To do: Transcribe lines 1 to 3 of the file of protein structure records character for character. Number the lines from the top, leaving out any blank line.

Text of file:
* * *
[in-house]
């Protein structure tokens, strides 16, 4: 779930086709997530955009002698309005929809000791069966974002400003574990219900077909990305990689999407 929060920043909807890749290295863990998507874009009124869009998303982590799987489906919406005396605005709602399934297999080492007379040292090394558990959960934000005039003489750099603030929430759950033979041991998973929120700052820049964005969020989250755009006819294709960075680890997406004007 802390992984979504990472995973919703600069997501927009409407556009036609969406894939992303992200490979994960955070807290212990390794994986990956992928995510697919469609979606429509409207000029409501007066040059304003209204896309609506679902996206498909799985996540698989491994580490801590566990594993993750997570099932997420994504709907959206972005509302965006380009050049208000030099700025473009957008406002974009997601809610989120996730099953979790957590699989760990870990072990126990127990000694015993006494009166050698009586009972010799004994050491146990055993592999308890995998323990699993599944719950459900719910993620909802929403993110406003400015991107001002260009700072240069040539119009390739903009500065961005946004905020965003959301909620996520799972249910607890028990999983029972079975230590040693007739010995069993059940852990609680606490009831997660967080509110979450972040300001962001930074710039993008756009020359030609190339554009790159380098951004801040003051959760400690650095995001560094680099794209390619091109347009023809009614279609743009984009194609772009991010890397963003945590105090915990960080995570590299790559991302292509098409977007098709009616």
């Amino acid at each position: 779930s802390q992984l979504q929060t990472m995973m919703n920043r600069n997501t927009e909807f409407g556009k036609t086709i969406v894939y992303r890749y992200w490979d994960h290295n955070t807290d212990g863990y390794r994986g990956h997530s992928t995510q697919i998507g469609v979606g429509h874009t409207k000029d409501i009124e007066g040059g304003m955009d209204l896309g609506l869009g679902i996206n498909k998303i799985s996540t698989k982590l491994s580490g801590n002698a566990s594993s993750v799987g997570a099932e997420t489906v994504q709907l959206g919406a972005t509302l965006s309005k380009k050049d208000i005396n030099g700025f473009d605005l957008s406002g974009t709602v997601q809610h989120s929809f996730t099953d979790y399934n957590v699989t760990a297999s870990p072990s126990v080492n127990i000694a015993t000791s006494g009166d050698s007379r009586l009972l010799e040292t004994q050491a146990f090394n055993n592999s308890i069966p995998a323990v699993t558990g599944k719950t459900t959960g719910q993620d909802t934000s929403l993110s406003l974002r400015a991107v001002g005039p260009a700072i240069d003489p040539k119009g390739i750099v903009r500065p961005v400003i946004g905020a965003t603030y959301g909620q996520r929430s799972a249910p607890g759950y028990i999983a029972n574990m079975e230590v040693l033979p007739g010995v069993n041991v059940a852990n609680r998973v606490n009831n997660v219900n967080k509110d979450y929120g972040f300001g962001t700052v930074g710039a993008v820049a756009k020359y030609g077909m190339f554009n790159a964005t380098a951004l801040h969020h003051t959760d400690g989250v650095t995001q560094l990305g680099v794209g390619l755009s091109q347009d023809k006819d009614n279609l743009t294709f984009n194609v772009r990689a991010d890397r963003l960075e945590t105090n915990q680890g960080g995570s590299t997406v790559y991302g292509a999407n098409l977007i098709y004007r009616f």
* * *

[in-house]
């Protein structure tokens, strides 16, 4: 779930086709997530955009002698309005929809000791069966974002400003574990219900077909990305990689999407 929060920043909807890749290295863990998507874009009124869009998303982590799987489906919406005396605005709602399934297999080492007379040292090394558990959960934000005039003489750099603030929430759950033979041991998973929120700052820049964005969020989250755009006819294709960075680890997406004007 802390992984979504990472995973919703600069997501927009409407556009036609969406894939992303992200490979994960955070807290212990390794994986990956992928995510697919469609979606429509409207000029409501007066040059304003209204896309609506679902996206498909799985996540698989491994580490801590566990594993993750997570099932997420994504709907959206972005509302965006380009050049208000030099700025473009957008406002974009997601809610989120996730099953979790957590699989760990870990072990126990127990000694015993006494009166050698009586009972010799004994050491146990055993592999308890995998323990699993599944719950459900719910993620909802929403993110406003400015991107001002260009700072240069040539119009390739903009500065961005946004905020965003959301909620996520799972249910607890028990999983029972079975230590040693007739010995069993059940852990609680606490009831997660967080509110979450972040300001962001930074710039993008756009020359030609190339554009790159380098951004801040003051959760400690650095995001560094680099794209390619091109347009023809009614279609743009984009194609772009991010890397963003945590105090915990960080995570590299790559991302292509098409977007098709009616």
């Amino acid at each position: 779930s802390q992984l979504q929060t990472m995973m919703n920043r600069n997501t927009e909807f409407g556009k036609t086709i969406v894939y992303r890749y992200w490979d994960h290295n955070t807290d212990g863990y390794r994986g990956h997530s992928t995510q697919i998507g469609v979606g429509h874009t409207k000029d409501i009124e007066g040059g304003m955009d209204l896309g609506l869009g679902i996206n498909k998303i799985s996540t698989k982590l491994s580490g801590n002698a566990s594993s993750v799987g997570a099932e997420t489906v994504q709907l959206g919406a972005t509302l965006s309005k380009k050049d208000i005396n030099g700025f473009d605005l957008s406002g974009t709602v997601q809610h989120s929809f996730t099953d979790y399934n957590v699989t760990a297999s870990p072990s126990v080492n127990i000694a015993t000791s006494g009166d050698s007379r009586l009972l010799e040292t004994q050491a146990f090394n055993n592999s308890i069966p995998a323990v699993t558990g599944k719950t459900t959960g719910q993620d909802t934000s929403l993110s406003l974002r400015a991107v001002g005039p260009a700072i240069d003489p040539k119009g390739i750099v903009r500065p961005v400003i946004g905020a965003t603030y959301g909620q996520r929430s799972a249910p607890g759950y028990i999983a029972n574990m079975e230590v040693l033979p007739g010995v069993n041991v059940a852990n609680r998973v606490n009831n997660v219900n967080k509110d979450y929120g972040f300001g962001t700052v930074g710039a993008v820049a756009k020359y030609g077909m190339f554009n790159a964005t380098a951004l801040h969020h003051t959760d400690g989250v650095t995001q560094l990305g680099v794209g390619l755009s091109q347009d023809k006819d009614n279609l743009t294709f984009n194609v772009r990689a991010d890397r963003l960075e945590t105090n915990q680890g960080g995570s590299t997406v790559y991302g292509a999407n098409l977007i098709y004007r009616f």